Anchorage Tourism Sees Summer Gains
Early figures from the 2022 tourist season in Anchorage appear to approach some all-time records. Tourism-related revenue, hotel performance, and visitation all posted year-over-year gains.
Longer Stays, Bigger Demand
Visitor-related local tax revenues are up, according to the city’s tourism bureau, Visit Anchorage. The projection for hotel bed taxes for all of 2022 is 20 percent higher than 2021, barring any significant setback in the last three calendar months. Local car and RV rental taxes through June were up 34 percent.
“Tourism spending reaches all corners of the economy,” says Visit Anchorage President and CEO Julie Saupe. “Tax collections are an encouraging indicator of visitor spending and hint at the wider economic benefits of tourism.”
Hotel performance in Anchorage in some weeks was among the highest of any market nationwide. Demand for hotel nights was nearly equal to 2019, despite the lag in volume. That demand suggests travelers’ length of stay has increased—particularly for independent travelers. Longer stays mean increased local spending, more days to explore, and better opportunities to learn local cultures and meet Alaskans, Saupe says.
Passenger counts at Ted Stevens Anchorage International Airport are up compared to last summer, though still shy of all-time historical peaks. Through July, the number of passengers screened by the TSA was down 7 percent compared to 2019, which is a smaller decrease than the national average.
Fall and winter have positive indicators as well. There is a strong convention calendar ahead, with First Alaskans Institute’s Elders and Youth Conference, the Alaska Federation of Natives Annual Convention, and Go West Summit to look forward to, among others set for Anchorage.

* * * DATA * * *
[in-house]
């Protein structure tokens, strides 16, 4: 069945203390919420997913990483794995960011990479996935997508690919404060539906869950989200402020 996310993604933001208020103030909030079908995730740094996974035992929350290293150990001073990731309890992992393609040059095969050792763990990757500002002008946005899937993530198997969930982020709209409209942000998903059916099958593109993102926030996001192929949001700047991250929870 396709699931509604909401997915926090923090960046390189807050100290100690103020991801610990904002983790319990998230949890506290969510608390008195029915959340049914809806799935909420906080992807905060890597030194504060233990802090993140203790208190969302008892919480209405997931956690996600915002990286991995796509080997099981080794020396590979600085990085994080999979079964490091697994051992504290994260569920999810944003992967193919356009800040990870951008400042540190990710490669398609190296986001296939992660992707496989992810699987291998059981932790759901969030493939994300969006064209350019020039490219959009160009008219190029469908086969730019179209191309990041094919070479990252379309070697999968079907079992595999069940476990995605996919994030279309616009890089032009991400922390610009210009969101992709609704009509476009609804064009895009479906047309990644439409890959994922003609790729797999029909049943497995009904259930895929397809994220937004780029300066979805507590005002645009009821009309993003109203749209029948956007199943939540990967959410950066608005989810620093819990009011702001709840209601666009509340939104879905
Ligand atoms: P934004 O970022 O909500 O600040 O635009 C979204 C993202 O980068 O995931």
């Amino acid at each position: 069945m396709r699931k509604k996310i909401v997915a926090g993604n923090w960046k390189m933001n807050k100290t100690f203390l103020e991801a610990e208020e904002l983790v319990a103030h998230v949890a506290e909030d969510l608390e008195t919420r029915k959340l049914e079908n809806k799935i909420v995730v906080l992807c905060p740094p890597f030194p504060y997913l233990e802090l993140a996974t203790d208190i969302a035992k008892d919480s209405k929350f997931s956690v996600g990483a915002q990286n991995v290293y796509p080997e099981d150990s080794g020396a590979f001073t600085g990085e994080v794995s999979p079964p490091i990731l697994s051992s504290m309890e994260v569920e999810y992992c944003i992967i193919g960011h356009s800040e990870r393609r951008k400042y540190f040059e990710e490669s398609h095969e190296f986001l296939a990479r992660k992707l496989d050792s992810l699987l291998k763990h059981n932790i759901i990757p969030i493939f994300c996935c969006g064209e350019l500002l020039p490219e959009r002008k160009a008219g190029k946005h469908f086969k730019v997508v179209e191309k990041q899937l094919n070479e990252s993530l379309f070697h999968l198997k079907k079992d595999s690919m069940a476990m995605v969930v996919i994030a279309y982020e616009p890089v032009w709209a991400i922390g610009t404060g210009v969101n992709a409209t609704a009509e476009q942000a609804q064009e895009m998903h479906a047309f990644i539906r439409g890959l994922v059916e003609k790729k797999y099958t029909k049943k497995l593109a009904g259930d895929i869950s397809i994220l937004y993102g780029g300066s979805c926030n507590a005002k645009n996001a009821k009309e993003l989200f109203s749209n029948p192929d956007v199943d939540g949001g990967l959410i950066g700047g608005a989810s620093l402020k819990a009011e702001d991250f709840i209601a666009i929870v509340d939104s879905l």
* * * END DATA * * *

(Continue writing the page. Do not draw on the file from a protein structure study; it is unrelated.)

There is also room to grow leisure visitation outside summer. Hotel demand from October 2021 through March 2022 was up 6 percent compared to the same period before COVID-19. This could be a sign of increased appetite for off-peak visitation, but it might also be a one-time quirk of travel’s return as things reopened.
In either case, Saupe says it’s an opportunity to build more year-round visitation. Visit Anchorage has a strong marketing and promotions program ahead to make the most of the current momentum. This summer Visit Anchorage launched the Anchorage Neighborhood Challenge to help visitors discover a wider breadth of the community and to help locals find new favorite places.
“We have to stay in the game,” Saupe says. “The success of tourism in the last two years was made possible by the investment in tourism marketing and promotions. But other, bigger US and international competitors are getting back on their feet and will be eager to make gains. We have to remain attractive in a crowded, competitive marketplace for travel.”
Along with the rest of the economy, travel and tourism continues to see challenges, including finding enough employees, navigating supply hiccups, and other hindrances.
Anchorage has recovered thousands of jobs in leisure and hospitality since 2020, some of the strongest growth of any sector. Employment is still shy of 2019 levels, though.
“Community investment in tourism marketing and promotions gets results,” Saupe says. “That investment leads to big positive impacts for the community as a whole.”